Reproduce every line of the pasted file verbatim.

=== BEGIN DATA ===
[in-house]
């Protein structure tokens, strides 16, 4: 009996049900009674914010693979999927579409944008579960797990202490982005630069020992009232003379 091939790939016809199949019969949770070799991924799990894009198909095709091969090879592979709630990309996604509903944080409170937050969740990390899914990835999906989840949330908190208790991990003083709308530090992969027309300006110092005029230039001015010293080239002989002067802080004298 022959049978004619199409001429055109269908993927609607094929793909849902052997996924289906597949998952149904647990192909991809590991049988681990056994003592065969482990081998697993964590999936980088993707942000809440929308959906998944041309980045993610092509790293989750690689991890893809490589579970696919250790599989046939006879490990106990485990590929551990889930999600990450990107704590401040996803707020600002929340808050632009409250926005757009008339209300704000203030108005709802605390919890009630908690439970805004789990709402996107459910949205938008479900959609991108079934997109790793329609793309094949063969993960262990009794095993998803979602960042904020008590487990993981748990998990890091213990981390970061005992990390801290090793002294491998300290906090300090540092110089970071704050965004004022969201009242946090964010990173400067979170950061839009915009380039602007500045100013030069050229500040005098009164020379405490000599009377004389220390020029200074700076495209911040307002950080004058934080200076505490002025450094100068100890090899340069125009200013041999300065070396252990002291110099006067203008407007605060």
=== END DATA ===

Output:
[in-house]
């Protein structure tokens, strides 16, 4: 009996049900009674914010693979999927579409944008579960797990202490982005630069020992009232003379 091939790939016809199949019969949770070799991924799990894009198909095709091969090879592979709630990309996604509903944080409170937050969740990390899914990835999906989840949330908190208790991990003083709308530090992969027309300006110092005029230039001015010293080239002989002067802080004298 022959049978004619199409001429055109269908993927609607094929793909849902052997996924289906597949998952149904647990192909991809590991049988681990056994003592065969482990081998697993964590999936980088993707942000809440929308959906998944041309980045993610092509790293989750690689991890893809490589579970696919250790599989046939006879490990106990485990590929551990889930999600990450990107704590401040996803707020600002929340808050632009409250926005757009008339209300704000203030108005709802605390919890009630908690439970805004789990709402996107459910949205938008479900959609991108079934997109790793329609793309094949063969993960262990009794095993998803979602960042904020008590487990993981748990998990890091213990981390970061005992990390801290090793002294491998300290906090300090540092110089970071704050965004004022969201009242946090964010990173400067979170950061839009915009380039602007500045100013030069050229500040005098009164020379405490000599009377004389220390020029200074700076495209911040307002950080004058934080200076505490002025450094100068100890090899340069125009200013041999300065070396252990002291110099006067203008407007605060």